The Trump Budget and its effect on government agencies
The FY 2018 proposed budget released by the White House calls for a drastic reduction in funds allotted to most non-military programs and agencies. With a renewed spotlight on national security and public safety, it is the goal of the White House to reduce non-essential spending and to focus on lean budgeting programs in order to do more with less. To that end, the White House suggests that Departments including Commerce, Interior, Treasury, and the Environmental Protection Agency, have reduced budgets in the coming fiscal year.
The White House has requested that the Department of Commerce receive $7.8 billion for FY 2018. This is a 16% decrease from what was allocated to the Department for FY 2017. The White House is seeking to appropriate $1.5 billion in funds for the U.S. Census Bureau in order to be adequately prepared for the 2020 Census. The White House is hoping that the additional funding that the Bureau would receive would help implement a new technological infrastructure to aid the Bureau when it administers the next census. However, the budget also proposes this money should come from the Economic Development Administration and eliminate that agency.
President Trump’s proposed budget for the Department of Interior is set at $11.6 billion; a 12% decrease from the previous year. The White House is hoping that by reducing the budget of the Department, that it will be able to strengthen programs that support environmentally produced energy developed on public land and eliminate unnecessary costs.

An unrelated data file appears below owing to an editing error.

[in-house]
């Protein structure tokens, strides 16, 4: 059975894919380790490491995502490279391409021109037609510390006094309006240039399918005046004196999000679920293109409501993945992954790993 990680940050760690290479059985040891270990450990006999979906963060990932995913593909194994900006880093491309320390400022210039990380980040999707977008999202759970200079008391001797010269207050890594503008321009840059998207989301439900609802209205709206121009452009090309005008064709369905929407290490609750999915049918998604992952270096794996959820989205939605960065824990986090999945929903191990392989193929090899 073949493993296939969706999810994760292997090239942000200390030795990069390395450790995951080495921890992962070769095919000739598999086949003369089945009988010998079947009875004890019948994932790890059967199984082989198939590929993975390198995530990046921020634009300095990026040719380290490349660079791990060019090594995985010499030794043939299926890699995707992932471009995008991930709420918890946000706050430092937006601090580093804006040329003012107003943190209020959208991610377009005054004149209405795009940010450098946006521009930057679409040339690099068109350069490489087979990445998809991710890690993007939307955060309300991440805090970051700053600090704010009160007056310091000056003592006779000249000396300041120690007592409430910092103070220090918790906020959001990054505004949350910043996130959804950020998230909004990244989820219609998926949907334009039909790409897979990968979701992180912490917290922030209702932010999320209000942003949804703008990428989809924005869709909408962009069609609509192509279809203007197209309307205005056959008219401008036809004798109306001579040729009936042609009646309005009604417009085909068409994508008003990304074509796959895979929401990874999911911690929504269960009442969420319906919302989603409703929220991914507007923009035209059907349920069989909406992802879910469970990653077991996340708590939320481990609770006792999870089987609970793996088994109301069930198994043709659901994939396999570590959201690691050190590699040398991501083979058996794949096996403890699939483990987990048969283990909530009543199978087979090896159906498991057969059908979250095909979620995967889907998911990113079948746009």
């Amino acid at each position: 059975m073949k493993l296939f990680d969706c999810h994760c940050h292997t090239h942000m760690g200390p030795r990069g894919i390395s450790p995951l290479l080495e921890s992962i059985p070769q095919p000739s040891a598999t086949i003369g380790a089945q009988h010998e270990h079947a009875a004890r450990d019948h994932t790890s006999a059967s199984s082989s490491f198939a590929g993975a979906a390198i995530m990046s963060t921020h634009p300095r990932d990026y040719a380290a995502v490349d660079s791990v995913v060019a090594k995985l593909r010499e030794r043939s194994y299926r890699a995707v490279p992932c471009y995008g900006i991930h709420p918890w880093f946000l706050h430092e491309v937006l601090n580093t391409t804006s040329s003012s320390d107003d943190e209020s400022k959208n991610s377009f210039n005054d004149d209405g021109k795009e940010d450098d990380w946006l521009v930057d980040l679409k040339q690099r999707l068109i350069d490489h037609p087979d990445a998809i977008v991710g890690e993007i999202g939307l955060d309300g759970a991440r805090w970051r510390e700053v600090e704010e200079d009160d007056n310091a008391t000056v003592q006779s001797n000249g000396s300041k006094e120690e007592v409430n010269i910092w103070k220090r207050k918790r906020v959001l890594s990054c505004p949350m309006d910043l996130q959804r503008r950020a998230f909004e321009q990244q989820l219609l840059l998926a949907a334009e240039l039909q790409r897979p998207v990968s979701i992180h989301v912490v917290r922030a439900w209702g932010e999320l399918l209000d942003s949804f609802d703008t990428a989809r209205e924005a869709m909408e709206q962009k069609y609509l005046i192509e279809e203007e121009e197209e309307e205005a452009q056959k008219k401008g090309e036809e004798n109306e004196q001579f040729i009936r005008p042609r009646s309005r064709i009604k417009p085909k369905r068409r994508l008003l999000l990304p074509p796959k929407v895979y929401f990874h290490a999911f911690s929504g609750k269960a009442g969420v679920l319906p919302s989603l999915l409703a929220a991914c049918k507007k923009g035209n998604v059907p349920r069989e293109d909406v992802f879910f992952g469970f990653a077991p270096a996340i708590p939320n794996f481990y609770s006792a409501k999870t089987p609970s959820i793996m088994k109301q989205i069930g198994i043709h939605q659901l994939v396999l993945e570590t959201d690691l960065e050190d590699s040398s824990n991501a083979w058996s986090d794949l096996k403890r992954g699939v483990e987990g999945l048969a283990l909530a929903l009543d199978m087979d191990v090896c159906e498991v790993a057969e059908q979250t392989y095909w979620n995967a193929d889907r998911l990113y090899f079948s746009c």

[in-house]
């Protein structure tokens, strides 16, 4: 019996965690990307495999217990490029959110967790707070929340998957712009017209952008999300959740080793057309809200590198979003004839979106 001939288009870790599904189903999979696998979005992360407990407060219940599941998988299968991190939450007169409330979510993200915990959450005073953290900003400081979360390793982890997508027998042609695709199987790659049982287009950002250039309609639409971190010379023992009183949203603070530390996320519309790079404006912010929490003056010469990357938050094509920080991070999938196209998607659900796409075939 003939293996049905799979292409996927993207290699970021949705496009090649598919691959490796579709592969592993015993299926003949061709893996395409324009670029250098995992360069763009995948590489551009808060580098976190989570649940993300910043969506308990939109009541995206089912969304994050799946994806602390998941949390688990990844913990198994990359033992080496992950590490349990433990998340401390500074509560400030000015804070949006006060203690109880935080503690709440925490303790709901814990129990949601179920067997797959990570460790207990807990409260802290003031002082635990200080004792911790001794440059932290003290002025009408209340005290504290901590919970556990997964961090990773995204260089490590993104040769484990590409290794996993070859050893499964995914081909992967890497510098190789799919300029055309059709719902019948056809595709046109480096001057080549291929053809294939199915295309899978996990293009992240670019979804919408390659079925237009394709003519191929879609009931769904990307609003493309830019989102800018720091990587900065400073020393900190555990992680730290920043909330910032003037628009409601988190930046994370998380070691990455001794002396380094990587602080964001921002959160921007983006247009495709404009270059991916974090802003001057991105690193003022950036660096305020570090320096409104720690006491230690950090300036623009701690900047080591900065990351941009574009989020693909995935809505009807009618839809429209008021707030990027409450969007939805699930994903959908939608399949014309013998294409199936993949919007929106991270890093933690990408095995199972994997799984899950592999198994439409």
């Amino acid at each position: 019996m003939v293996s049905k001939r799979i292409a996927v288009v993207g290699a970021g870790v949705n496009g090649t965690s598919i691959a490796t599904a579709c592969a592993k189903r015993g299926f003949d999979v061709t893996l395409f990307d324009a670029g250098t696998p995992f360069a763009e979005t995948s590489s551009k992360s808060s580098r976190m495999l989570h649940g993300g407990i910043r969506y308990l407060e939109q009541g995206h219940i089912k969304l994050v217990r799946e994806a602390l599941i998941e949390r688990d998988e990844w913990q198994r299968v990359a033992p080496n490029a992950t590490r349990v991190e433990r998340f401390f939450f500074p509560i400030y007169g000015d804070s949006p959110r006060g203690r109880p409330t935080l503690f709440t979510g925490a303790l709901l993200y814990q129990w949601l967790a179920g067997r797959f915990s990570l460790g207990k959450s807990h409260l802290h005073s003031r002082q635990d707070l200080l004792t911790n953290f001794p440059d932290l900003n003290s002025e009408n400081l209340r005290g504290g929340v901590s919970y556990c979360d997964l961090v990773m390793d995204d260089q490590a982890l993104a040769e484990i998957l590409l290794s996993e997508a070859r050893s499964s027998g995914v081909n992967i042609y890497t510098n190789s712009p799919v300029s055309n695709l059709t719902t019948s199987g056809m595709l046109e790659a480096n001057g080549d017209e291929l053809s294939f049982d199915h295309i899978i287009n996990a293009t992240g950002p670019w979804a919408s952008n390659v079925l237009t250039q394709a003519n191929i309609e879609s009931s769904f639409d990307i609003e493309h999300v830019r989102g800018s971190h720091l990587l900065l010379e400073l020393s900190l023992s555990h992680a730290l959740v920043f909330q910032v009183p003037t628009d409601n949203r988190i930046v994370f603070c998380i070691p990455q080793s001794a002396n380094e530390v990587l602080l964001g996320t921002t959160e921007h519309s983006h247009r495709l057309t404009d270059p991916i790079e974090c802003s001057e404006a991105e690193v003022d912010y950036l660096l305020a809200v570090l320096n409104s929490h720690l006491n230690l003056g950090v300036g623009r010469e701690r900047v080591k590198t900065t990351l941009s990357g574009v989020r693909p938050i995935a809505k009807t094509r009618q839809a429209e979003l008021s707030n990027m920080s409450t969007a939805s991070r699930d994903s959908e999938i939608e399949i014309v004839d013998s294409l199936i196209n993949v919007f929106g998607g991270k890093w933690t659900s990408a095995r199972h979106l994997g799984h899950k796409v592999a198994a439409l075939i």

While the Department of Treasury would see its budget reduced by 4.1% for a proposed budgetary amount of $12.1 billion, the desired effect of this budget reduction would be to strengthen the IRS’s core mission of collecting revenue and combatting financial crimes, in addition to giving Treasury the tools it needs to reduce funding for terrorists and extremists. The White House proposes to eliminate the Community Development Financial Institutions Fund, which is responsible for providing grants to distressed communities to aid in economic and community growth.
The requested budget for the Environmental Protection Agency (EPA) is $5.7 billion, resulting in a 31% decrease from 2017. Most programs under the EPA, including the Superfund and Clean Power Plan, in addition to 50 other programs, will receive drastically reduced funding or will be eliminated completely. The White House is hoping that this will allow the EPA to concentrate its efforts into certain areas and eliminate redundant programs.
Ultimately, many programs that include economic, environmental, or community development will be eliminated and grant programs will be drastically reduced. Since this is only a proposed budget however, Congressional approval is still required before any of these changes would take effect. If these changes are implemented, the number of projects that are being worked on at the state and local level could be impacted.
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